Most of the comments on this site reflect the mentality of people who have spent their entire lives inside an insane asylum (an apt analogy for 50 years of the post-conciliar Church). Proof? Yesterday we read in the Liturgy of the Hours that no homosexuals will ever see heaven. We have a Pope who has embraced a compromise with the State to permit the institutionalization of the sodomite perversion throughout the society from whence he came.

    And everyone will now commence to lecture me about my lack of charity toward the Successor of St. Peter. Tell it to St. Jerome, not to this poor sinner.

  23. SandraD says:

    Our dear Pope knows exactly what he is doing. Praise God. Catholics and the world will hear the Truth–I pray that it will save souls before it’s too late. Pope Francis is the moral compass of the Church. He points to God and away from Satan.

    Now we need ALL priests to speak out on the same topics and follow their Shepherd’s lead. Save souls for the good of the Kingdom of God! Speak out against same sex attraction, speak out against abortion, speak out against contraception, speak out against human trafficing–speak out.

  24. Magdalen Mauldin says:

    I love our new Pope Francis just as much as I respected our retired Pope. I think Pope Francis is bringing the Vatican back down to Earth. I pray every day for him.

  25. Heavens, let the man have his say. Not all leaders need a teleprompter to speak ;)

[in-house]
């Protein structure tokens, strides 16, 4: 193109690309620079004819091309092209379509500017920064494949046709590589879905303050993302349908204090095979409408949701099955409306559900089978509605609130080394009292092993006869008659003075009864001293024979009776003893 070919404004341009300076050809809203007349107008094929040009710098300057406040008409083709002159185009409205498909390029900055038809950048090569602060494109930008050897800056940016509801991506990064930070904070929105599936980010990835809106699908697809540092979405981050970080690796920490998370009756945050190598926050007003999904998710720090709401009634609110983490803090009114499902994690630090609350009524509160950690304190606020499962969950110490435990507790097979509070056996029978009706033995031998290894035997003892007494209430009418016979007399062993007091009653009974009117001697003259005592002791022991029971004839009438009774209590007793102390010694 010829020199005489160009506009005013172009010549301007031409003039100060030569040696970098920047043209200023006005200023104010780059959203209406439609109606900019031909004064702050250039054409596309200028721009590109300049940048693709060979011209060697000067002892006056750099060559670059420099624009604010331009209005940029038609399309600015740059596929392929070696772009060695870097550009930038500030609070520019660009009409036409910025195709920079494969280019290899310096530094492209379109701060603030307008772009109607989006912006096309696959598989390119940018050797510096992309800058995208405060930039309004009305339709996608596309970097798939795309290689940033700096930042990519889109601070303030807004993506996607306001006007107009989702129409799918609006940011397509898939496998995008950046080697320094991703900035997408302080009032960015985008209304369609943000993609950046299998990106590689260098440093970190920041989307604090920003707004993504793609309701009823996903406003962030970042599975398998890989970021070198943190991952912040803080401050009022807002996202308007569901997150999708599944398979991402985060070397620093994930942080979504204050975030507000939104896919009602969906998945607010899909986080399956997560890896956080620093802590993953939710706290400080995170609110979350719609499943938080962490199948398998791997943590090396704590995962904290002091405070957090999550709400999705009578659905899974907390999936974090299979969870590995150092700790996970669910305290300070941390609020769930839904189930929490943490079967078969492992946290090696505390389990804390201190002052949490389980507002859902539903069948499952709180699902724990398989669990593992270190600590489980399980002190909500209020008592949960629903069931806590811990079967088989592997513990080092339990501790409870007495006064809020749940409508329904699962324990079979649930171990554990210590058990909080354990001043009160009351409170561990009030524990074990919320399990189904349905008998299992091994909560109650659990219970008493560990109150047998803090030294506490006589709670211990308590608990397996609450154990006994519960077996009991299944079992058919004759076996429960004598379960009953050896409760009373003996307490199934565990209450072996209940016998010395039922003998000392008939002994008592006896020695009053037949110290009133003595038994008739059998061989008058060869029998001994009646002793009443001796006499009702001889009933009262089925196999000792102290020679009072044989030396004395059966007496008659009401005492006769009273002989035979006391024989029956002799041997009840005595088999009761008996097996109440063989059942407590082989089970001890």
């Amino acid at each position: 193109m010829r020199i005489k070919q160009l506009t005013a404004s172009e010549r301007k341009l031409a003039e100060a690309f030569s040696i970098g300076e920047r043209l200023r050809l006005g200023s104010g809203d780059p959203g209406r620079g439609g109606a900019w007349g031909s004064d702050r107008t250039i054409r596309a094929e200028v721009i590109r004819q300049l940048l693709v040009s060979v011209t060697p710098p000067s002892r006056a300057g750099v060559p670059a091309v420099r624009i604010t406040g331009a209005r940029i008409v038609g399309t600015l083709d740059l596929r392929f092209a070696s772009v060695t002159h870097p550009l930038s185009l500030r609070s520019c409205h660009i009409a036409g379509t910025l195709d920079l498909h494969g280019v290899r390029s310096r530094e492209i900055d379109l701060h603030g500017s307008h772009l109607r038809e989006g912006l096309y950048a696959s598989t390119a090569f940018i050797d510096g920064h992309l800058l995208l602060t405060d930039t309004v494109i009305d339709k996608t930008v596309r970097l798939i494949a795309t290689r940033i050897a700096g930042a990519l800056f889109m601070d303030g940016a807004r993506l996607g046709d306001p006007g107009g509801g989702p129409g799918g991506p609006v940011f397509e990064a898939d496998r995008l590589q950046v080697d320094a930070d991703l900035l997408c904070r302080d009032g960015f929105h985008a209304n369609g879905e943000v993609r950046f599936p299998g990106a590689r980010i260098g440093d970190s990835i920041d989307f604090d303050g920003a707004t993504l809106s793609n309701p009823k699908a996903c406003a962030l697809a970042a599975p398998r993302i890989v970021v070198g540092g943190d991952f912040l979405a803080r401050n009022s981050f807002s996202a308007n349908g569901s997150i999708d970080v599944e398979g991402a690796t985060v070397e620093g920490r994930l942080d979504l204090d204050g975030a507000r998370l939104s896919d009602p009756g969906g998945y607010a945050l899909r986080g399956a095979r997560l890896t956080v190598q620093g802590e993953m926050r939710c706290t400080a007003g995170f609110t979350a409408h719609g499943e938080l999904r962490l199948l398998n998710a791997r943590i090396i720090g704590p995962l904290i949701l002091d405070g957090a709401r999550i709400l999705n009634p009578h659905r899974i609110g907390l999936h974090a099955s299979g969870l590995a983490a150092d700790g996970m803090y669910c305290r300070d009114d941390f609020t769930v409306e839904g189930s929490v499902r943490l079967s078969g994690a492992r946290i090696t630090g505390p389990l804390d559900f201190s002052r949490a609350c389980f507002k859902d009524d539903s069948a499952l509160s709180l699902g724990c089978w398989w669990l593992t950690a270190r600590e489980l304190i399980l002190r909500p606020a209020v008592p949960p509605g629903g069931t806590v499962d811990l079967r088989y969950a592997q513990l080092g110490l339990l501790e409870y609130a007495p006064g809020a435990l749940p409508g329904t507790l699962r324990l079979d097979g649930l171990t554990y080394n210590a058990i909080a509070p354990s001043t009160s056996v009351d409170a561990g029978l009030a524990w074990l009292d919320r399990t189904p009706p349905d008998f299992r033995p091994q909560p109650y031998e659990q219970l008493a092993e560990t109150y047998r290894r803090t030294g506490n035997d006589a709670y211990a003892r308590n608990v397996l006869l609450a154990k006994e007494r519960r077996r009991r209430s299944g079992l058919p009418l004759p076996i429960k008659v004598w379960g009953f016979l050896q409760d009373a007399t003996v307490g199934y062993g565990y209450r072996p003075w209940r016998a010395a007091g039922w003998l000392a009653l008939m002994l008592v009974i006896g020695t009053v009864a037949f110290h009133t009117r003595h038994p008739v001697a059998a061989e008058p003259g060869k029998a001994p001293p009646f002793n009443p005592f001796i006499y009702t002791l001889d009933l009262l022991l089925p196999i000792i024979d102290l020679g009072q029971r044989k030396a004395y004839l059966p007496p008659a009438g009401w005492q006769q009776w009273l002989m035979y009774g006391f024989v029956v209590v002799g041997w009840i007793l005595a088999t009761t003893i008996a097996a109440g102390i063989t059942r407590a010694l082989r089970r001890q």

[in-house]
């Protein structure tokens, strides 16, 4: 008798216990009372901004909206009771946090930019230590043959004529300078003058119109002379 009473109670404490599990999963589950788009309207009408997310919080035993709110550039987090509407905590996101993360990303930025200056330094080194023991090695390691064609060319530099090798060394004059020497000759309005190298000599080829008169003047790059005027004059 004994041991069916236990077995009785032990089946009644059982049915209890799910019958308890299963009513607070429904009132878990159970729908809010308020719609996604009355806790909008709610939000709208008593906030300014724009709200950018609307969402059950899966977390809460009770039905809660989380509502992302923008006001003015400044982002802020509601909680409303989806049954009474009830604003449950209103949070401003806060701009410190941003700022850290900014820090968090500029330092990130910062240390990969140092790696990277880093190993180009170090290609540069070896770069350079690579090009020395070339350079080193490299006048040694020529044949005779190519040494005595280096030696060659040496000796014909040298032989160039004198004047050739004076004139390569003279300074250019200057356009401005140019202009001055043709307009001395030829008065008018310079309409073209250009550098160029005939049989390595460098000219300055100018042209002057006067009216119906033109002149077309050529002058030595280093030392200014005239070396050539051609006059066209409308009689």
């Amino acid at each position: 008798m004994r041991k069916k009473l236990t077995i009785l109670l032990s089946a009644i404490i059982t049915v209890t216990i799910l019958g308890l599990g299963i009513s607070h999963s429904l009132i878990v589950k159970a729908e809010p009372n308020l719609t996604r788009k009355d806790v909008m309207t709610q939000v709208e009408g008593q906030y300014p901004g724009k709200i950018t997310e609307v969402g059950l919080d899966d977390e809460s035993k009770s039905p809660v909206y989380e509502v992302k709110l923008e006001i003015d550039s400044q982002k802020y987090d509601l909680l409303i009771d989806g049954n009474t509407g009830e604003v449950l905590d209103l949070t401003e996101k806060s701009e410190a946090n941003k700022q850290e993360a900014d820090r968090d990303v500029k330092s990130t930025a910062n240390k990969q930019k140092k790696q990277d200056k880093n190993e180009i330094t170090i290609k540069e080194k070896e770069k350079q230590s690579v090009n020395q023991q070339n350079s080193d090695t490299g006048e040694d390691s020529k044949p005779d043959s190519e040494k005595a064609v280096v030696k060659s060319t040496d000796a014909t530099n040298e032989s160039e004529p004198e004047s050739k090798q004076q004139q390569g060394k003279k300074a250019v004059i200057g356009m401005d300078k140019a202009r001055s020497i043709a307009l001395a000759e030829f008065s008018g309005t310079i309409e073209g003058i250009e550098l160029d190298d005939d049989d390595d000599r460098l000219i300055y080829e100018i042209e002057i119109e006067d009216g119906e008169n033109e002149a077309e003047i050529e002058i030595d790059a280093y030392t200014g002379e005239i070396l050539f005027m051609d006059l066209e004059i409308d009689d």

26. Mike Magee says:

    I thought fluency included complete command of a language, especially coloquialisms and even vulgarities.

    No matter if the Pope only read carefully prepared documents, there are commentators of all stripes who will spin every line every which way.

    Most public speakers make a serious gaffe sooner or later and manage to keep going. Perhaps a gaffe or two will let us hear the Pope’s real thoughts.

  27. Roberta Genini says:

    Just a word about Pope Francis’s relative lack of language skills compared to most recent popes. He appears to be fluent only in Spanish and Italian, although his Italian, as has been pointed out, may not be at a fully native level. Spanish is dominant language in any case.

    Not to be able to preach, however haltingly, in a variety of world languages is certainly a handicap. Perhaps he will obtain expert and consistent help in preparing remarks in other languages to emphasize the catholicity of his remarks.
    This would also help avoid some weak translations I have noticed.